Ch12_167-183 - 72106 CH12 GGS 3/30/05 2:24 PM Page 167 C H...

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167 T EACHING S UGGESTIONS Teaching Suggestion 12.1: The solution techniques for this chapter are easy and straightfor- ward. Although they obtain an optimal solution, students should be told that other optimal solutions (alternate optimal solutions) may exist. Unlike linear programming, however, these techniques do not alert students to this possibility. (QM for Windows soft- ware, does, however.) Teaching Suggestion 12.2: Have students solve the same minimal-spanning tree problem using different starting nodes. This will show students that they will get optimal solutions regardless of the starting point. In most cases, there will be alternate optimal solutions. Ask how students would recognize alternate optimal solutions for the minimal- spanning tree problem. Teaching Suggestion 12.3: The maximal-Fow technique can be used to solve a number of in- teresting types of problems. Have students develop and solve max- imal-Fow problems different from the ones in the chapter and at the end of the chapter. Teaching Suggestion 12.4: The maximal-Fow technique involves subtracting capacity along the path that is picked with some Fow. This can be confusing to some students. The capacity is subtracted in the opposite direction of the Fow to maintain correct network relationships. Teaching Suggestion 12.5: Students may wonder why we put the distance in a box by the node that is the closest to the origin. This is done to make it easier for us to ±nd the solution. The distance placed in the box repre- sents the shortest path from the origin to that node in the network. ²or larger problems, this is useful to help us keep track of interme- diate results. Teaching Suggestion 12.6: The shortest-route problem can be solved using several tech- niques, including dynamic programming. This can lead to a dis- cussion about selecting the best technique to solve a management science problem. A LTERNATIVE E XAMPLES Alternative Example 12.1: Given the following network, per- form the minimum spanning tree technique to determine the best way to connect nodes on the network, while minimizing total distance. We begin with node 1. Node 4 is the nearest node, and thus we connect node 1 to node 4. Given nodes 1 and 4, node 6 is the nearest, and we connect it to node 4. Now considering nodes 1, 4, and 6, we see that node 7 is the nearest to node 6 and we connect it. Node 5 is connected to node 7, and node 3 is connected to node 5 in the same way. ²inally, node 2 is connected to node 1. Using the minimum spanning tree technique, we can see that the total distance required to connect all nodes is 18. The follow- ing ±gure shows the results. Alternative Example 12.2: Given the network in the ±gure on the next page, determine the maximum amount that can Fow through the network. 12 CHAPTER Network Models 3 1 2 5 4 6 7 5 6 6 6 2 3 2 4 5 2 6 3 3 1 2 5 4 6 7 5 6 6 6 2 3 2 4 5 2 6 3 72106 CH12 GGS 3/30/05 2:24 PM Page 167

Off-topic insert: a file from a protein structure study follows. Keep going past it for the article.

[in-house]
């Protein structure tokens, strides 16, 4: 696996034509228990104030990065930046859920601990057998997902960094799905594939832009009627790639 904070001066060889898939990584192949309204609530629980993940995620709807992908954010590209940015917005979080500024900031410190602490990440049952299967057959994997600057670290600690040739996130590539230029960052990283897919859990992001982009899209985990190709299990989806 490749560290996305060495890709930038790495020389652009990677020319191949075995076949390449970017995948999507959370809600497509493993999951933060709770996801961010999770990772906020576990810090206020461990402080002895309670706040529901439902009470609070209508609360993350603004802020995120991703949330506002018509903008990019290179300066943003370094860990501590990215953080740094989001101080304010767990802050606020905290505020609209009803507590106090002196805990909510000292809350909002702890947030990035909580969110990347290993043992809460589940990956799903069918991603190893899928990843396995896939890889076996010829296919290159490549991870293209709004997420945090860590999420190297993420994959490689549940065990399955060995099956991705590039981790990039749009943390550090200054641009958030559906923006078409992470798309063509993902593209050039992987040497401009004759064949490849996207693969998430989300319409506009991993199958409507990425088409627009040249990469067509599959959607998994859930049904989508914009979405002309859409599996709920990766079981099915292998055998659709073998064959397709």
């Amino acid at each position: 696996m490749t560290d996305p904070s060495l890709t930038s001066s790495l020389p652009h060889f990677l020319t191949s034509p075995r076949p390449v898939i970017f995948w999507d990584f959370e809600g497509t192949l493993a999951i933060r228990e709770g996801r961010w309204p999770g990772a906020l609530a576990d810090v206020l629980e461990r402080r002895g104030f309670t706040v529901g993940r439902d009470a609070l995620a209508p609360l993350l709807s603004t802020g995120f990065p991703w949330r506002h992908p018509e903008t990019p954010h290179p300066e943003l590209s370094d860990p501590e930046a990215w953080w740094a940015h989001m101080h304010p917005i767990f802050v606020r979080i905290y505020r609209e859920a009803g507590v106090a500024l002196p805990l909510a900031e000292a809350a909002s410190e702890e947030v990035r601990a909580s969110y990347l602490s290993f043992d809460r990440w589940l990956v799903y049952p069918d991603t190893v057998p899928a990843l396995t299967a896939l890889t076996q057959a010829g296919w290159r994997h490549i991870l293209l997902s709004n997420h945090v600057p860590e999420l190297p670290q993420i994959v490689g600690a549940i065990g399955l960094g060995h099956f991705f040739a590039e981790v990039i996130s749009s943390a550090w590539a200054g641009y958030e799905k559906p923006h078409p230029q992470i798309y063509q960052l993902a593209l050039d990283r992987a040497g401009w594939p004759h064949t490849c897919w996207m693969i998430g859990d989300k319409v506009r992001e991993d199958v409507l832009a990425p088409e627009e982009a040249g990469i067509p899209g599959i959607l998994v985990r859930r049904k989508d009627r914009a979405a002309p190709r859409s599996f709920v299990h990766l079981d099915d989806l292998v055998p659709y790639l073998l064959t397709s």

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168 CHAPTER 12 N ETWORK M ODELS We begin this problem by putting the maximum fow oF 4 through nodes 1, 2, and 6. This is shown in the Following ±gure.
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This note was uploaded on 02/06/2012 for the course DSCI 3331 taught by Professor Michaelhanna during the Spring '11 term at UH Clear Lake.

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Ch12_167-183 - 72106 CH12 GGS 3/30/05 2:24 PM Page 167 C H...

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